After all, many politicians, state officials (although this category of citizens is banned from doing business by law), pop singers, and TV presenters have a hobby of doing business.
Among the businessmen in the elite rating are, first of all, RAO UES head and entire Russia’s electrificator Anatoly Chubais (#28), Interros Holding head Vladimir Potanin (#79), Sberbank head German Gref (#121). Honorable entrepreneur and president of Russia’s Trade and Industry Chamber Evgeny Primakov is #51.
Former richest man in Russia and former head of former YUKOS, currently a common Russian prisoner Mikhail Khodorkovsky, keeps being in the elite rating. However, he moved down from #52 last year to #62 this year.
One more former tycoon, who is currently not in a maximum security penal colony, but in the capital of the United Kingdom of Great Britain and Northern Ireland, backwatered in the rating as well. Boris Berezovsky moved from #44 down to #84. Ex-tycoon Vladimir Gusinsky, #118 a year ago, left the rating at all. Apparently, Russians think that jail is more honorable than emigration.
Above, we have already mentioned several representatives of artistic professions capable of competing in their eliteness with deputy prime ministers and heads of political parties. The rating lists quite a number of singers, actors, and other cultural workers.
However, the absence of sculptor and (as it turned out) master of epistolary genre Zurab Tsereteli is very noticeable. Jut like noble weaver Elena Lapshina, he was for some reason underestimated by his fellow citizens this year.
Yet, the rating lists so many singers that there are enough for a concert worthy of the Police Day. Beside above-mentioned Pugacheva, Kirkorov, and Kobzon, elite singers list also includes Nikolai Baskov and Lev Leshchenko (who share the 31st position), Galina Vishnevskaya (#43), Larisa Dolina (#51), Edita Pieha (#54, although some respondents meant her grandson Stas Pieha), Dima Bilan (#62), Oleg Gazmanov (#70), Andrei Makarevich (#72), Nadezhda Babkina, Nadezhda Kadysheva, and Lolita (they share #95 with some figures of other professions). Lyudmila Zykina and Nikolai Rastorguev share #104 with some others, and Valeria, Muslim Magomaev, and Dmitry Khvorostovsky share #121.
The rating has two poets – Sergei Mikhalkov and Ilya Reznik. They share #104 with two painters – Ilya Glazunov and Nikas Safronov. There are three writers – Alexander Solzhenitsyn (#33), Darya Dontsova (#79), and Boris Akunin (#84).
There are as much actors as singers: Alexander Abdulov (#27), Mikhail Boyarsky (#48), Nonna Mordyukova (#72), Lyudmila Gurchenko (#79), Oleg Basilashvili, Sergei Bezrukov, Vasily Lanovoi, Chulpan Khamatova (all of them #104), Nikolai Karachentsov, Oleg Menshikov, Alisa Freindlikh, Maria Shukshina (#121).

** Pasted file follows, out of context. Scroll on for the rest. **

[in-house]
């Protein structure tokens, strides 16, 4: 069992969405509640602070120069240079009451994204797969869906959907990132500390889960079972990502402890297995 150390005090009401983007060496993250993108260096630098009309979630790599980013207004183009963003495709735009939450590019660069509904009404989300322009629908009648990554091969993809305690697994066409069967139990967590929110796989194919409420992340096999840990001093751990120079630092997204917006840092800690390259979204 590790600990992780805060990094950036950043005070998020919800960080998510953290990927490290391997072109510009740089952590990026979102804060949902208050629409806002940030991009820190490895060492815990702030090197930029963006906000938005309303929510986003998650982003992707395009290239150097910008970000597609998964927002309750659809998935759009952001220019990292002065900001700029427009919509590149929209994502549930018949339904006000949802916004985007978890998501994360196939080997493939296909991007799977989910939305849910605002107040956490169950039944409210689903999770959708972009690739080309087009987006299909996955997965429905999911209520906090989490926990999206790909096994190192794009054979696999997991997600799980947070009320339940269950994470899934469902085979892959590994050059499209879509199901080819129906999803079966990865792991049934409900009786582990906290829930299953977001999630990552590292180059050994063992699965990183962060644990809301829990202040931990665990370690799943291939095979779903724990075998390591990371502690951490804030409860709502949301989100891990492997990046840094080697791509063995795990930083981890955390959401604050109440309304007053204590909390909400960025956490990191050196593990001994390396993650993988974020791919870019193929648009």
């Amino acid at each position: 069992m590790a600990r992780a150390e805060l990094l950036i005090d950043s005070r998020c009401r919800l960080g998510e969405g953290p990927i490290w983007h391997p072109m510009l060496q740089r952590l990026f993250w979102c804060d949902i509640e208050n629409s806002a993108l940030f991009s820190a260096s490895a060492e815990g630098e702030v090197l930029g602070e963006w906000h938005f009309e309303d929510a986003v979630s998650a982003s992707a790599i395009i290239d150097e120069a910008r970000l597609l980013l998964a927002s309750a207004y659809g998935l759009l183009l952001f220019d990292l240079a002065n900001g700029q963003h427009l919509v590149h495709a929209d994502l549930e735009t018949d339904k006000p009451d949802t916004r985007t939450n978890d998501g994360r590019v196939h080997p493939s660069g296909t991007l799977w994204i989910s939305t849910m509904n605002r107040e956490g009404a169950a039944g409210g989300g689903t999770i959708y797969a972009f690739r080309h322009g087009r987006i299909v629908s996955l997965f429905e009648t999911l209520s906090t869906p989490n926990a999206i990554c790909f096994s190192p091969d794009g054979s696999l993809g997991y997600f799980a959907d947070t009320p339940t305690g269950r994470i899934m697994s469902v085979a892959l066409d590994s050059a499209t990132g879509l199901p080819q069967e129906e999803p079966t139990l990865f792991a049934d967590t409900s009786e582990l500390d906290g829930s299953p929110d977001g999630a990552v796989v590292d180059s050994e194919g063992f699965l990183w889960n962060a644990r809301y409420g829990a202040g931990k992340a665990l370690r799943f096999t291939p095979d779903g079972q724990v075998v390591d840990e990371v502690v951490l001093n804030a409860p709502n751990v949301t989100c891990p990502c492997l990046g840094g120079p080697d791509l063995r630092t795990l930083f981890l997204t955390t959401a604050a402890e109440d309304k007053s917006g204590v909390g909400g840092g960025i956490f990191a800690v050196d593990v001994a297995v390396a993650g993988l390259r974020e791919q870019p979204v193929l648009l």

Among several people who share #43, there are two ballet dancers – Maia Plisetskaia and Anastasia Volochkova. Ballet dancer Nikolai Tsiskaridze is #104.
There are quite a number of elite TV presenters. Vladimir Pozner, president of the Russian Television Academy, is #21. Xenia Sobchak, setting the tone in a highly-intellectual reality show, Dom-2, is #26. Strangely enough, Maxim Galkin is behind Xenia in the rating. Apparently, Russians want their own house more than one million rubles. Ever-lasting host of Wonders Field quiz, Leonid Yakubovich, is #43.
The 54th position is shared mostly by TV workers. Here we see Andrei Malakhov, Alexander Maslyakov, Vladimir Soloviev. Ekaterina Andreeva is #72. Sergei Zverev is #95. Nikolai Drozdov, Igor Kvasha, and Tina Kandelaki are in the rating’s second hundred.
Year after year, many humorists enter the elite rating. Maxim Galkin is not only issuing millions or frequently appearing next to Alla Pugacheva, but is also parodying. Mikhail Zadornov (#37), Evgeny Petrosian (#43), and Mikhail Zhvanetsky (#121) are in the list as well.
Elite on Request
Throughout the seven years of the rating’s existence, we have been asking those polled to name as elite Russian citizens only. However, respondents persist in frequently naming citizens of former Soviet republics, refusing to regard their idols as foreigners. Traditionally, we do not include these people into the rating. However, we decided to make an exception this year. Ukraine’s citizen singer Sofia Rotaru receives an honorable rank of Russian elite member. She could have been #39 in the rating. So far a foreigner, Belarusian President Alexander Lukashenka, could have been #104, and he is also awarded a title of honorable Russian elite member.
In conclusion, we would like to offer sincere condolences to those who were in last year’s elite rating, but is not in the current one. Here are these unfortunate people: Alexander Abramov (president of Evrazholding company), Oleg Romantsev (soccer coach), Vladimir Vinokur (humorist), Sergei Glazyev (politician), Dmitry Rogozin (politician), Eduard Rossel (governor of Sverdlovsk Region), Mikhail Kasyanov (politician), Metropolitan of Smolensk and Kaliningrad Kirill, Elena Stepanenko (humorist), Alexander Tkachev (governor of Krasnodar Territory), Anastasia Myskina (tennis player), Igor Nikolaev (singer, composer), Vladimir Gusinsky (businessman), Alexander Karelin (sportsman), singer Alsu, Dmitry Nagiev (TV anchorman), Lyudmila Narusova (member of the Federation Council), Alexei Pimanov (TV host), Yuri Shevchuk (rock-musician). We do not say goodbye to them: there will be a new elite rating in a year.
Best in Their Professions
Traditionally, we trace who among the members of same profession took the highest position in the elite rating. The results of the 2007 poll, winners of professional competition are as follows.
Best politician – Vladimir Putin
Best singer (woman) – Alla Pugacheva
Best member of the Cabinet – Sergei Ivanov
Best mayor – Yuri Luzhkov
Best member of the parliament – Vladimir Zhirinovsky
Best singer (man) – Iosif Kobzon
Best film director – Nikita Mikhalkov
Best TV host – Vladimir Pozner
Best sportsman – Evgeny Plushchenko
Best coach – Irina Rodnina
Best clergyman – Alexiy II
Best doctor – Leonid Roshal
Best scientist -- Zhores Alferov
Best humorist – Maxim Galkin
Best top manager – Anatoly Chubais
Best composer – Igor Krutoi
Best conductor – Vladimir Spivakov
Best writer (man) – Alexander Solzhenitsyn
Best writer (woman) – Darya Dontsova
Best ballet dancer – Anastasia Volochkova
Best lawyer – Mikhail Barshchevsky
Best fashion designer – Vyacheslav Zaitsev
Best actor (not dealing with film directing) – Mikhail Boyarsky
Best actress – Nonna Mordyukova
All the Article in Russian as of Dec. 28, 2007